Careful approach needed to promote competition in app stores


The Yomiuri Shimbun
Shigeru Kitamura

The government has produced a report on the need to promote competition in app markets amid concerns about the influence of IT giants on these platforms. Shigeru Kitamura, former Secretary General of the National Security Secretariat, outlines some of the challenges ahead from an economic security perspective.


A report by the Government’s Digital Marketplace Competition Council in April pointed to the fact that some smartphone apps are uncompetitive.

The report states that some operating system developers only allow apps to be downloaded from their own app stores.

The report considered this issue as it results in entry restrictions for app developers, who may have to pay high fees to operating system companies to market products in their app stores.

For this reason, the report refers to the need to allow “sideloading”, whereby users can download apps from sources other than the app store designated by their operating systems.

While it is true that the promotion of competition contributes to economic revitalization, if unrestricted competition affects the security of the nation and the safety of citizens, it cannot be ignored.

Careful consideration is needed regarding the relaxation of sideloading rules, as security vulnerabilities would increase if major operating system companies allow users to download applications that have not been preselected.

Meta Platforms Inc., formerly known as Facebook Inc, announced in October that it had detected more than 400 types of malicious software, or malware, designed to steal Facebook passwords and other information.

Even though operating system developers are on the lookout for dangerous applications, they are unable to prevent the spread of malware.

An example of malware includes FakeSpy, whose user interface resembles digital application forms from Japan Post and other transportation service providers. When users install the software, their data is stolen. A Chinese cybercrime group is believed to be behind the malware.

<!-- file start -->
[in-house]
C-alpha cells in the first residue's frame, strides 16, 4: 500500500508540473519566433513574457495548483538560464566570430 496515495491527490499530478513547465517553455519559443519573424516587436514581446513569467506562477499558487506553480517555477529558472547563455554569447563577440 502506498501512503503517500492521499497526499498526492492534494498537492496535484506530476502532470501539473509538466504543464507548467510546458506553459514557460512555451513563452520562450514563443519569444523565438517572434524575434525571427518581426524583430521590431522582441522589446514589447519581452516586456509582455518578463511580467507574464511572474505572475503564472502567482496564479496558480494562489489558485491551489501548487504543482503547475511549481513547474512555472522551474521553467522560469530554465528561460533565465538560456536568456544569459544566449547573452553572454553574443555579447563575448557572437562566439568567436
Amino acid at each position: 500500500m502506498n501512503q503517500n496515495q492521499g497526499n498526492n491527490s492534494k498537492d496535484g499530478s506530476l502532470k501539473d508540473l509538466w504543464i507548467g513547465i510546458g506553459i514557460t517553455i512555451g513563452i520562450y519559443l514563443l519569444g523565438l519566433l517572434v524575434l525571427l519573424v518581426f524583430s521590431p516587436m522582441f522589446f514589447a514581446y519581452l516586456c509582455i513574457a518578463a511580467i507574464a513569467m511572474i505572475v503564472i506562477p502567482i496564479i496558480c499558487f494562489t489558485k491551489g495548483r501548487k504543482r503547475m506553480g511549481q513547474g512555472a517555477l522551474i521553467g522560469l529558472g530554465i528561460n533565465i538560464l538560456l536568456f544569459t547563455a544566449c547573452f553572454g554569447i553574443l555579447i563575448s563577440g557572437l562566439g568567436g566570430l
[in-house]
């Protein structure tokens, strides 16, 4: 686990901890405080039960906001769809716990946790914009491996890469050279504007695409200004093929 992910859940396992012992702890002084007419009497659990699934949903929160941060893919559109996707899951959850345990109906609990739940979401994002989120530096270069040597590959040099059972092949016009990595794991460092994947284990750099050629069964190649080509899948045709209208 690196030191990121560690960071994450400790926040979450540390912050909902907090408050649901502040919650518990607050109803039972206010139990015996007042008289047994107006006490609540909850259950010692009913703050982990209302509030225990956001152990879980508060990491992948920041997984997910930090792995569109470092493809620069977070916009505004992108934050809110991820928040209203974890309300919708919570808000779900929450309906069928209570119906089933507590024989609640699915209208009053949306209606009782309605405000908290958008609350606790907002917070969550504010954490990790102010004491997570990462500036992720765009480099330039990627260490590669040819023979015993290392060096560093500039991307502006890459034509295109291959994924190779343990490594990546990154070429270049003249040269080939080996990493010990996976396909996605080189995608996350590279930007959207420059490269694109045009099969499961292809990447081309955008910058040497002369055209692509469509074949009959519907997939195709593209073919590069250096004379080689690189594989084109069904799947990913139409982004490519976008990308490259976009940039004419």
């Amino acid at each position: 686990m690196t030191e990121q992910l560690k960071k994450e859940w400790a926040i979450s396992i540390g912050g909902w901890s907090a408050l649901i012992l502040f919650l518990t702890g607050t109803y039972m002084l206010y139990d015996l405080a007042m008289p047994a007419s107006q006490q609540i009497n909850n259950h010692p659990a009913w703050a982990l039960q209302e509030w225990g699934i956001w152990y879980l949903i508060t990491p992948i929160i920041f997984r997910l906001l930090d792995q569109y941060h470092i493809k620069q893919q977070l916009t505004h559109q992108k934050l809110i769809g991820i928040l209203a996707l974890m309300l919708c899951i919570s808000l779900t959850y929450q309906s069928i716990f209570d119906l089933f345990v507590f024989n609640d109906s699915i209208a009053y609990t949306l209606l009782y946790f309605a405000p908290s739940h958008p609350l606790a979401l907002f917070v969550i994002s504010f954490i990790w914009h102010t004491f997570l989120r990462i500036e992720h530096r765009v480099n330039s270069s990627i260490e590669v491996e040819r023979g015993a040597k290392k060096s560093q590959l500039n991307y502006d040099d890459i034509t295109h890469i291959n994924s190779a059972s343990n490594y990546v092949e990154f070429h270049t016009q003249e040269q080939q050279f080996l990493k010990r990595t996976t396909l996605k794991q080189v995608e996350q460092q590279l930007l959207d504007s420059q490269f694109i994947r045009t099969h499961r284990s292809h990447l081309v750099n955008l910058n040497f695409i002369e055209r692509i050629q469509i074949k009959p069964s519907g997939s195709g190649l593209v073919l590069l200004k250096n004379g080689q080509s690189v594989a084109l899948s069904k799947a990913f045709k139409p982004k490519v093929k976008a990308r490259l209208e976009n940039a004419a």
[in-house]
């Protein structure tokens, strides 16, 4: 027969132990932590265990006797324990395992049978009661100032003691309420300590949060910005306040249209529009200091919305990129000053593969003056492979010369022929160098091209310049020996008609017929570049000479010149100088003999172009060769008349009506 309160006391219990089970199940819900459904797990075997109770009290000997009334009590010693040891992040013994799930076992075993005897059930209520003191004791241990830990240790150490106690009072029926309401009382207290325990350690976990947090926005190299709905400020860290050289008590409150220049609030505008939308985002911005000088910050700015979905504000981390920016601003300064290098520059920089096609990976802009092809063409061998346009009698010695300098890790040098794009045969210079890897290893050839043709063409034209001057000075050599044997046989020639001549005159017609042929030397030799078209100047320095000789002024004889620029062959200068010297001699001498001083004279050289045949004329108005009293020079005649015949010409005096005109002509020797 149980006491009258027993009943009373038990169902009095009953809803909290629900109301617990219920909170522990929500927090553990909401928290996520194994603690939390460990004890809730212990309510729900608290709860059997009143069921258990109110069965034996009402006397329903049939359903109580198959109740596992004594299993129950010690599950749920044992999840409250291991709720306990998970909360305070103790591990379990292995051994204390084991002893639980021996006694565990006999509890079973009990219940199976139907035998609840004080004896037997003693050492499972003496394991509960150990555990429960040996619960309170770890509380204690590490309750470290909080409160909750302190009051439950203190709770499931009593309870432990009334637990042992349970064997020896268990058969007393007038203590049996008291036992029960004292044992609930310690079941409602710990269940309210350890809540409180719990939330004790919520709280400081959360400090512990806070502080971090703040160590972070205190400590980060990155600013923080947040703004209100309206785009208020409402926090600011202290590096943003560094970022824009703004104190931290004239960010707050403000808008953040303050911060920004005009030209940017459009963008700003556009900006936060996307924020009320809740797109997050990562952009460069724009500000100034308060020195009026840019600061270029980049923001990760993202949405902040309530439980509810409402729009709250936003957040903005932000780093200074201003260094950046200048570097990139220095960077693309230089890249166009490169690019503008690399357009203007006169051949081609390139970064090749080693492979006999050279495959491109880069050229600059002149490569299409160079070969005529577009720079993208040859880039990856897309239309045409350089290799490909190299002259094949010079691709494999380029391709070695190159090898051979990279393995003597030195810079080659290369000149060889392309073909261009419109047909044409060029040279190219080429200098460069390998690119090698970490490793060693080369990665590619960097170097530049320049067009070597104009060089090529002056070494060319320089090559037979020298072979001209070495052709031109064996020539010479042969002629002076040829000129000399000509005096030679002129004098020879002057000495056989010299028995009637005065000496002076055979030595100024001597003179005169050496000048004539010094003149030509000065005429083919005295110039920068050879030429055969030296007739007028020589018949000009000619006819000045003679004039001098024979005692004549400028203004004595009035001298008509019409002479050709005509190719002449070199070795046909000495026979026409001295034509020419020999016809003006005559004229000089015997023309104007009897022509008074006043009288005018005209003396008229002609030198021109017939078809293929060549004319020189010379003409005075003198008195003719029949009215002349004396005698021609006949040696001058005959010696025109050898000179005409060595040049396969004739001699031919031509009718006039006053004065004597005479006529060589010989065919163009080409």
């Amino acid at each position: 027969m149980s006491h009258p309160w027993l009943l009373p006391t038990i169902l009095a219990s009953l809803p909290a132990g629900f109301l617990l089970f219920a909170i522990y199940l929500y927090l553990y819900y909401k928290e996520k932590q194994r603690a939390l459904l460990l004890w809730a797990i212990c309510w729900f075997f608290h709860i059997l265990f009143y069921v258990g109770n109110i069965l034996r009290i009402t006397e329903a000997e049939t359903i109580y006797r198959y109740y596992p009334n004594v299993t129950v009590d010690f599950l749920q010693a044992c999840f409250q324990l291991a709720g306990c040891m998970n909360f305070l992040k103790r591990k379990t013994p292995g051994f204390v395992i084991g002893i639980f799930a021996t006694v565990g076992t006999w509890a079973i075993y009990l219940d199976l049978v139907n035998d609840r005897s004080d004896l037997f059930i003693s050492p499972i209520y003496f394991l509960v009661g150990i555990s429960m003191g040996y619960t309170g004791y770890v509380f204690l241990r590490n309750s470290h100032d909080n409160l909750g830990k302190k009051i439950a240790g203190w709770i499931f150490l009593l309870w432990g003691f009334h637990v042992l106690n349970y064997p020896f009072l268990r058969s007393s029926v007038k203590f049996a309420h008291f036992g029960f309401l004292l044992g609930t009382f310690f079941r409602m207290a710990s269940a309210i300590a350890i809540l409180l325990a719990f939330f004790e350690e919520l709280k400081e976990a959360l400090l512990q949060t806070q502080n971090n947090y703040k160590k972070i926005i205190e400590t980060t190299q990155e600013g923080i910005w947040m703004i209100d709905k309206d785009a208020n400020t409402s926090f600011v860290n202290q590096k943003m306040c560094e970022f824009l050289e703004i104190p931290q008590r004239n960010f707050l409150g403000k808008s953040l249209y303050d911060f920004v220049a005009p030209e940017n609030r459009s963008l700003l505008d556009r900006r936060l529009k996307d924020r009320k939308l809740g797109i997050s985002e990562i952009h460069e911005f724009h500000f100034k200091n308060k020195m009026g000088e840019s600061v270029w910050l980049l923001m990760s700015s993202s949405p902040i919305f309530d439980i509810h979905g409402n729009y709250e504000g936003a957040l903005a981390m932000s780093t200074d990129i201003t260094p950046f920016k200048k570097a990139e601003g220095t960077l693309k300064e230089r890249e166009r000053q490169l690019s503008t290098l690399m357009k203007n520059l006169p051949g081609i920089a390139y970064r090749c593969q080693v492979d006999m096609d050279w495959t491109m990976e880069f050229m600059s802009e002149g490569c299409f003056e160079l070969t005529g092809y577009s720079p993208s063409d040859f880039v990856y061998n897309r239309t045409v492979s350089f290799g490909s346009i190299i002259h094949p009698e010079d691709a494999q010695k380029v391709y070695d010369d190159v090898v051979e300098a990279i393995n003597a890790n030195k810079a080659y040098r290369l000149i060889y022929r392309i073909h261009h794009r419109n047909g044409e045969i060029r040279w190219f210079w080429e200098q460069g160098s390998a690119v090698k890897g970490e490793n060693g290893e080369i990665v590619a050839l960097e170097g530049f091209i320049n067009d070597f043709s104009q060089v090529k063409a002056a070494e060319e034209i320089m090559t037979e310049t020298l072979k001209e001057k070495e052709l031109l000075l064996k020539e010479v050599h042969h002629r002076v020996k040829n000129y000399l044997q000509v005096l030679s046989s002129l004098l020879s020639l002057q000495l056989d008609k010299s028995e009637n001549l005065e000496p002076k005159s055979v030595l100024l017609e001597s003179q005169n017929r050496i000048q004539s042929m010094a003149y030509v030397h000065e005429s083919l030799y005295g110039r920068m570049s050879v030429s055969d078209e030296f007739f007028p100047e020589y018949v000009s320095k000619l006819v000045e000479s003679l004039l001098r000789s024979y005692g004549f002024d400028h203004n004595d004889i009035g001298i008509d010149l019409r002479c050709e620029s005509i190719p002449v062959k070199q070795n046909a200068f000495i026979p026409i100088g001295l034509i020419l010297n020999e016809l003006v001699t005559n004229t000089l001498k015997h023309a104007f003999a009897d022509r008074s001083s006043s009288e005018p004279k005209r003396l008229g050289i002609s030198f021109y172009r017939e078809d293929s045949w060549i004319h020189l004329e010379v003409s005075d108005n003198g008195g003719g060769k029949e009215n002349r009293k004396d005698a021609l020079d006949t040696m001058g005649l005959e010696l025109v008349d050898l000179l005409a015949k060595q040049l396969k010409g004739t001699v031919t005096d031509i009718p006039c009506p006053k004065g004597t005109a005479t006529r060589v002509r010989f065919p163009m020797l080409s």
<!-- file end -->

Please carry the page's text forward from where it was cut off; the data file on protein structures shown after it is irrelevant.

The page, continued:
There is also malware that has been designed to look like a Health Canada coronavirus contact verification app. When victims download the malware from a fake government site, the data on their device is encrypted and a ransom is demanded in exchange for its removal. Ransomware can be used to target specific groups of people and their health data can be collected and exploited.

It is well known that Uyghurs are monitored using spyware implanted on their devices. “The China Freedom Trap” is spyware disguised as an e-book that, once downloaded, turns a user’s device into a sophisticated information-gathering terminal.

The spyware, which can operate a device’s camera and take screenshots, is believed to be widely used to monitor and track Uyghurs.

If app sideloading is promoted solely from a competitive perspective without considering these realities, apps created in countries where security is an issue could end up on smartphones in Japan, and information could be extracted.

In an emergency, the theft of data from key decision makers would pose a major threat to the nation, and lives could be at risk if dignitaries’ whereabouts information fell into the wrong hands.

Cooperation between government and the private sector is essential to minimize risk.

A large number of applications are developed and sold every day on the application markets. It is not practical for the government to check them all in advance. How OS companies and government can share the role will be a key question.

It is hoped that a policy will be implemented that strikes a balance between competition and economic security, taking full account of the difficult security environment.


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